“It’s not about the features — it’s about the experience.”

I love this Phil Schiller line. Apple’s senior VP of worldwide product marketing was asked by visitor Stephen Fry about the standard “problems” with the iPad, namely, it’s

neither small enough to be truly portable nor big enough to be called a proper computer. Everything, I point out, is under Apple’s control, as usual. No Adobe Flash capability, no multitasking, no camera.

Shiller’s response is perfect and to the point and speaks to a truth often lost on the self-appointed prognosticators of technology cool.

[I]t’s not about the features — it’s about the experience. You just have to try it to see what I mean.

Each time Apple announces a new product, there’s excitement, yes, but also derision within the technology blogosphere because it lacks feature X or is underwhelming when it comes to feature Y. Remember when the iPod was supposed to die out because it lacked an FM tuner? Remember when the iMac was going to be a bust because it didn’t include a floppy drive? Of course, the easy way to look at this is aversion to change coupled with a readiness to bash anything other people are enthusiastic about. But Schiller’s quote reveals a more interesting understanding of what might be termed the “Geeks vs. Simplicity of Features” problem.

Geeks (and by “geek” I mean specifically the Slashdot, open-source, IT administrator sort) think they can derive experience from a list of features. This mathematical world view is perhaps why so many of them are engineers. They can imagine the usefulness of a floppy drive or an FM receiver and then imagine that a product lacking those will not be as good as one that includes them. This is why technology companies include long feature lists on their webpages. They want the geeks to look over the bullet points and say, “Yeah, that adds up to something great.”

To see why this thinking is often flawed, however, apply it to something outside of technology — like books. We can look at the “features” of a novel, such as page count, binding type, language, level of vocabulary, genre, etc. We can then add up those features and let the sum determine how cool or great or informative the book will be. But 99 times out of 100, such calculus would lead us astray. Books aren’t the sum of their parts — and ice cream that has all the awesome flavors mixed together would taste like crap.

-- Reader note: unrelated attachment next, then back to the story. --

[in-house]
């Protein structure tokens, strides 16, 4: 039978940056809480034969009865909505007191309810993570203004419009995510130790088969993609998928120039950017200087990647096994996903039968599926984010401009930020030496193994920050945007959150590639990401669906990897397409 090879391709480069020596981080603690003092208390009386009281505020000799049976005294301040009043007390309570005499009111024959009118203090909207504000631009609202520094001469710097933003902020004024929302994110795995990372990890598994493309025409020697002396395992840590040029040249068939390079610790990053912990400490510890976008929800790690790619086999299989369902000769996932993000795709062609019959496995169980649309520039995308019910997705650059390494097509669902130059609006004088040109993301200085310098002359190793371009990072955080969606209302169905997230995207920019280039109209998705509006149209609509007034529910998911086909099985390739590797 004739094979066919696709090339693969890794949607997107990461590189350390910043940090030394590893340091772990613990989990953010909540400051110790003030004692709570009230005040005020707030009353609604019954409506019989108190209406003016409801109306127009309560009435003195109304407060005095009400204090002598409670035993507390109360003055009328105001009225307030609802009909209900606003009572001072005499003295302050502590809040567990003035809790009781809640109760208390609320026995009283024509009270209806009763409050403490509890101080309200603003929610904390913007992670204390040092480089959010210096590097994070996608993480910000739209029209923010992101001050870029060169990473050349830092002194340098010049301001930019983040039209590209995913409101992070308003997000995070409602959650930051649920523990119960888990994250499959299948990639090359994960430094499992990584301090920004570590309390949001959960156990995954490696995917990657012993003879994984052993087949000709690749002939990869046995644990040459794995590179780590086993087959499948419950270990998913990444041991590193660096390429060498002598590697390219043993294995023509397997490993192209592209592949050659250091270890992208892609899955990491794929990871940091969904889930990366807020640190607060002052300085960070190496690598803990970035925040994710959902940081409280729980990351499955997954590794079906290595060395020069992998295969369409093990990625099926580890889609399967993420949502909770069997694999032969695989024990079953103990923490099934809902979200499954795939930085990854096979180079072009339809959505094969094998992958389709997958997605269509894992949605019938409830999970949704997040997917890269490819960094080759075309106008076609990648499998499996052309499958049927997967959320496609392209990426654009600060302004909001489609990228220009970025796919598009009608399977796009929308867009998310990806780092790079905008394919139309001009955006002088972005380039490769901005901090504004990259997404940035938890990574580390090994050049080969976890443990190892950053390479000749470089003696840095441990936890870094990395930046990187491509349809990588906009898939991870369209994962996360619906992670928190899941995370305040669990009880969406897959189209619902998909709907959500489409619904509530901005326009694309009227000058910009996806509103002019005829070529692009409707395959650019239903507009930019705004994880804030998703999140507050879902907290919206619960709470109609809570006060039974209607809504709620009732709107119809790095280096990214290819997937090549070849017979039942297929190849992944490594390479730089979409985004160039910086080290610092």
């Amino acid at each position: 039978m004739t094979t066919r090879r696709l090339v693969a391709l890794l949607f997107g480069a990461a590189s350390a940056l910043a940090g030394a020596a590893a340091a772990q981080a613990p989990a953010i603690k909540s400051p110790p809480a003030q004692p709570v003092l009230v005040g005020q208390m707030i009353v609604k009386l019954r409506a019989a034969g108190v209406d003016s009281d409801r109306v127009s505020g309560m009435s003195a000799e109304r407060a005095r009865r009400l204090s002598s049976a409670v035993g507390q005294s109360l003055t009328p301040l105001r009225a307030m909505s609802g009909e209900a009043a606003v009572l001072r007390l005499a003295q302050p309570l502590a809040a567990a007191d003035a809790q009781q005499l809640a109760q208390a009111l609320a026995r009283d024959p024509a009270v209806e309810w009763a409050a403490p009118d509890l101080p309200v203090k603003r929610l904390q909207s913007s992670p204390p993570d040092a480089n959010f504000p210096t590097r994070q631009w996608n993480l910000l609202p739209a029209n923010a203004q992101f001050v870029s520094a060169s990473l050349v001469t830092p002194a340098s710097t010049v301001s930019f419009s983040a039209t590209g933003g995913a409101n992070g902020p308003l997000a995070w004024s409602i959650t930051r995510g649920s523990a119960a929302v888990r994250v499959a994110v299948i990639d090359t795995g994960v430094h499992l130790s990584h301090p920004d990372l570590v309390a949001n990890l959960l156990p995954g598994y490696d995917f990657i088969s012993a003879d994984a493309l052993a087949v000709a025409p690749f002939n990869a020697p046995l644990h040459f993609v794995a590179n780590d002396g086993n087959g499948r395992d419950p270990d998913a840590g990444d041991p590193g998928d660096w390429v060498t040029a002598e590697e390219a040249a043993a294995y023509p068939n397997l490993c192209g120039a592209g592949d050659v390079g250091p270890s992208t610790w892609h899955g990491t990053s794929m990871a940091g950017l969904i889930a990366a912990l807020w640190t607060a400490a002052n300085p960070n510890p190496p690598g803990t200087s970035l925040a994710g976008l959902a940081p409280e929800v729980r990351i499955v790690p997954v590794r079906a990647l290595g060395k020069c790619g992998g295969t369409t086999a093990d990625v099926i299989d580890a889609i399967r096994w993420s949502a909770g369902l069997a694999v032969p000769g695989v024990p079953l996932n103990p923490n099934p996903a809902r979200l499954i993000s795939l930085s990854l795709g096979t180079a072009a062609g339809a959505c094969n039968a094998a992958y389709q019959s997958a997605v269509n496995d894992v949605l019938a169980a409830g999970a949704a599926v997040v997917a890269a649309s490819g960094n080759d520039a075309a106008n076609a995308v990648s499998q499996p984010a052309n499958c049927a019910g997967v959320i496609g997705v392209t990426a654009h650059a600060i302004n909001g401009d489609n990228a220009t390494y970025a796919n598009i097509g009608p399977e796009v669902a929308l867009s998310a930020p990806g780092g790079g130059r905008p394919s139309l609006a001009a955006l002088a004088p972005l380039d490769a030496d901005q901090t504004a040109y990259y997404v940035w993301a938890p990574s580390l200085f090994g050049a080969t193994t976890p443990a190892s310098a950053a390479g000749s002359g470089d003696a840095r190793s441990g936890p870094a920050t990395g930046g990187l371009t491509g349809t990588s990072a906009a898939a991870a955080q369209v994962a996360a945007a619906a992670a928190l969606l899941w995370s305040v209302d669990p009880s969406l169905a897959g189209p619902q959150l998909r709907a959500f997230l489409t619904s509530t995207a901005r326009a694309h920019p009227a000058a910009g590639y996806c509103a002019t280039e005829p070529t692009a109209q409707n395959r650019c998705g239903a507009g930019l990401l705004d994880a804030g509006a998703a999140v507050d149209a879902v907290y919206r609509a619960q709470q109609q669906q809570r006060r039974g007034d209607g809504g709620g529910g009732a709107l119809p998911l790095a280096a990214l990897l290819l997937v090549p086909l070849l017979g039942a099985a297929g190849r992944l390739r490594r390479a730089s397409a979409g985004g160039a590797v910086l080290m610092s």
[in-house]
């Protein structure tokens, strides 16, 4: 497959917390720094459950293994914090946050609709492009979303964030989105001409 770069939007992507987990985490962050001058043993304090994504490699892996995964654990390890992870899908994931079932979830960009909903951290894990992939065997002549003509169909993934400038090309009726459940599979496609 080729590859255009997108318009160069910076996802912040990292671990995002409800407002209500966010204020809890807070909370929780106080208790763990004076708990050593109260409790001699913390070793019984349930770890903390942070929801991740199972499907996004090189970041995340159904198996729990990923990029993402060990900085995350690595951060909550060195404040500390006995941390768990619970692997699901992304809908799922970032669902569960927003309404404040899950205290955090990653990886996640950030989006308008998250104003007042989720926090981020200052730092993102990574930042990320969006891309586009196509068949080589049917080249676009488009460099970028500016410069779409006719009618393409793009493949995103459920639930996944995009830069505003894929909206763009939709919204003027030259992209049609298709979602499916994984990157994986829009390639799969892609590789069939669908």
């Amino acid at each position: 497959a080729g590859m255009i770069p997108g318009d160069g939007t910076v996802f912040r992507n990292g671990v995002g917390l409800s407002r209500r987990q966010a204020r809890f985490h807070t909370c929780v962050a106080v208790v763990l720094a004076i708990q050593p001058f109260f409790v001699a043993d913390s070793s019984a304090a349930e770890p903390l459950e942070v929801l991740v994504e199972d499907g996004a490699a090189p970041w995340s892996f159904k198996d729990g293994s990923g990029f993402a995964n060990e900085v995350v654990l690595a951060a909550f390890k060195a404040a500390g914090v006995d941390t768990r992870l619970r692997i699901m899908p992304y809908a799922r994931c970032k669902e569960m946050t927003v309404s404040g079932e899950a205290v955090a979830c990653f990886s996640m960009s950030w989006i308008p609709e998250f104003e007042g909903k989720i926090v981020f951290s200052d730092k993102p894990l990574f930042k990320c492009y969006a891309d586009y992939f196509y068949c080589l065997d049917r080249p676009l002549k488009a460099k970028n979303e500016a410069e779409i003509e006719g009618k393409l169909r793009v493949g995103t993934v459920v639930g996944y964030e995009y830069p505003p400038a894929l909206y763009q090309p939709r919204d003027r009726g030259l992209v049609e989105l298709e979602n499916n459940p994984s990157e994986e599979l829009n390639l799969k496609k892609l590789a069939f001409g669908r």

The problem is that a certain sort of person equates enumeration of features with the experience of use. Options are great, so the more options, the greater using a product will be. But products only exist to produce an experience. Everything we interact with we only experience as… well, as an experience. Geeks may think they know that, given features A, B, and C, we can expect experience D, but what matters is experience D — how good it is, how easy, how helpful, how fun — and not the fact that it is comprised of features A, B, and C. In fact, if a product only features A and B, creating experience E, and E is better than D, then feature C is a hindrance.

Most consumers who interact with technology products are never aware of those enumerated features. How many users of the Playstation 3 know the clock speed of the processor? If they did, would they care? I’d venture to say no. What matters to most buyers of a PS3 is the gaming experience it produces. Even if its processor is slower than the competitor, if the games are “better” (better in experience, remember, not in number of polygons pushed), then the PS3 itself is “better.” Geeks, I think, forget this in their fetishization of features.

At the end of the day, people want to buy and use a great product, not a list of features.